Revamping America’s Organ Transplant System

Libby Meadows

Associate Editor

Loyola University Chicago School of Law, JD 2021

 In December of 2019, two new rules were proposed by the federal government to increase the number of organ transplants in the United States. As of July 2019, 113,000 Americans sat on the national transplant waiting list. The first proposed rule would change the way Organ Procurement Organizations (“OPO”) report data on the number of organs procured. The second proposed rule creates new legislation to assist living donors after their transplant procedures. Both rules were proposed by the Health and Human Services Department (“HHS”) as a follow up to President Trump’s Executive Order on Advancing American Kidney Health.

Organ transplants in the United States

When it comes to organ transplants, the United States falls behind its international counterparts. A study published in JAMA Internal Medicine found that 17% of kidneys donated in the U.S. over a 10-year period were discarded. In France, however, only about 9% of the donated kidneys go unused during the same time period. United States physicians are less likely to implant lower quality kidneys, despite studies showing that the transplant of kidneys with abnormalities result in better outcomes for patients currently undergoing dialysis. In a commentary article attached to the JAMA Internal Medicine article, Dr. Ryoichi Maenosono and Dr. Stefan G. Tullius of Brigham and Women’s Hospital stated that the “superficial five-star ranking approaches” are not necessarily reflective of the best opportunities patients on the waiting list have and should be relying on. A study conducted in 2016 by the National Kidney Foundation, found that 50% of the discarded kidneys could have actually been used for transplants.

OPO data reporting

OPOs are non-profit organizations that have the responsibility to evaluate and procure organs for transplantation. OPOs also identify potential donors, request consent from the families of donors, work with other agencies to identify potential transplant recipients, and ensure that organs are transferred to donor hospitals. There are currently 58 OPOs, all of which are assigned a designated donation service area (“DSA”). The proposed rule is designed to improve organ donation rates by holding OPOs accountable for meeting specific performance standards.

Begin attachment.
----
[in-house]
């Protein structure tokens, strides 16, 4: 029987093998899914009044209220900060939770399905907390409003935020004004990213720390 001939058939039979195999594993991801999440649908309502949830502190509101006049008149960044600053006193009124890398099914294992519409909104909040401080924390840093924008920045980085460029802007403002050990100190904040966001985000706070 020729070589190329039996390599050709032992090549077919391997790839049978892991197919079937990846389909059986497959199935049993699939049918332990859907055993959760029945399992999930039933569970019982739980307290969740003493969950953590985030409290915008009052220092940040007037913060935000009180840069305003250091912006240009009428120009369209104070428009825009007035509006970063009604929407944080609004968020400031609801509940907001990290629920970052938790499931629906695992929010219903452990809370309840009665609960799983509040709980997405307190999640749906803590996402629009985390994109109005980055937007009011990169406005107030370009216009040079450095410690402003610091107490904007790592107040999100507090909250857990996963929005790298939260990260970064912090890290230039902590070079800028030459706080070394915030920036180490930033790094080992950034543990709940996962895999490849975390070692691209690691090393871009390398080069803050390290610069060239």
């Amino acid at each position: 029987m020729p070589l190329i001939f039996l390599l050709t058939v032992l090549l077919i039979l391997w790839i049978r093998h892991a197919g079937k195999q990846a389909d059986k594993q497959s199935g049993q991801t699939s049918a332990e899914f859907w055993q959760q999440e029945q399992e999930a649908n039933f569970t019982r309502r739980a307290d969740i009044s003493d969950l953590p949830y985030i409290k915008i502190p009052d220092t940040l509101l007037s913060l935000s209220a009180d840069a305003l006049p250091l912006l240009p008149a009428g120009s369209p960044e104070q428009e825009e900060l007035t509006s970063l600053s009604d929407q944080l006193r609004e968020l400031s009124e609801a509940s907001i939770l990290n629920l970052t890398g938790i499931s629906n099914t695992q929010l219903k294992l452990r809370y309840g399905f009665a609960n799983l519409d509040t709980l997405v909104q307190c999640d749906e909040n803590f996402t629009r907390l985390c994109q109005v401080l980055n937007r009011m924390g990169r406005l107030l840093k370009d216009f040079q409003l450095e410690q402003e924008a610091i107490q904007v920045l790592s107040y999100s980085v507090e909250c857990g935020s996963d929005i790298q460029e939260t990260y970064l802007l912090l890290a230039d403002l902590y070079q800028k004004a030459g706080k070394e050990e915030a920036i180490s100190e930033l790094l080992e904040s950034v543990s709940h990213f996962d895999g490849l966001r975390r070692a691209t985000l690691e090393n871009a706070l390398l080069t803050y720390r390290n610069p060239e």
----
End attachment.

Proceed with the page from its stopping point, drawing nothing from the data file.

Currently, OPOs are assessed by the Center for Medicare and Medicaid Services (“CMS”). CMS looks at the donation and transplantation rates calculated using data self-reported by the OPOs. Under the proposed rule, CMS would instead use federal death records to calculate the OPO’s donation and transplantation rates. The death records show the entire pool of potential organ donors.  OPOs would no longer self-report their data. Under the new rule, OPOs would be required to meet donation and transplantation rates based on the current top 25% of OPOs. In addition, OPOs would be required to become recertified every four years. Under this rule, CMS would also assess the OPO’s performance annually throughout the recertification cycle with the goal of swiftly identifying the OPOs in need of improvement to ensure fewer viable organs are wasted.

Living donor initiatives

The second proposed rule helps decrease the expenses for living donors by funding lost wages as well as child care and elder care costs related to the transplant. It has been found that many potential living donors willing to donate to a friend or family member decide not to donate due to concerns over loss of income during recovery. The proposed rule would work to alleviate some of the stress experienced by living donors.

Continuing issues

Another issue that many physicians notice, although unaddressed in either proposed rule, is the cost of anti-rejection medication for donor recipients. After a person receives an organ transplant, the recipient requires and anti-rejection medication to prevent their immune system from attacking and/or rejecting the new organ. Typically, the medication must be taken for the lifetime of the transplanted organ which for some people is the rest of their lives. The problem is that Medicare only pays for the anti-rejection medication for the transplant recipient for three years. After the three year period, if the transplant recipient cannot afford the medication, they stop taking the medication and lose the organ. When the organ is lost, the recipient is forced back onto the waiting list once again.

The two proposed rules are a step in the right direction for the United States to improve its organ transplant process. Despite steps forward, certain issues remain that are not currently being addressed. In the United States, 20 people die each day while waiting on the transplant list and it is time for the U.S. Government to increase its efforts to improve organ transplants.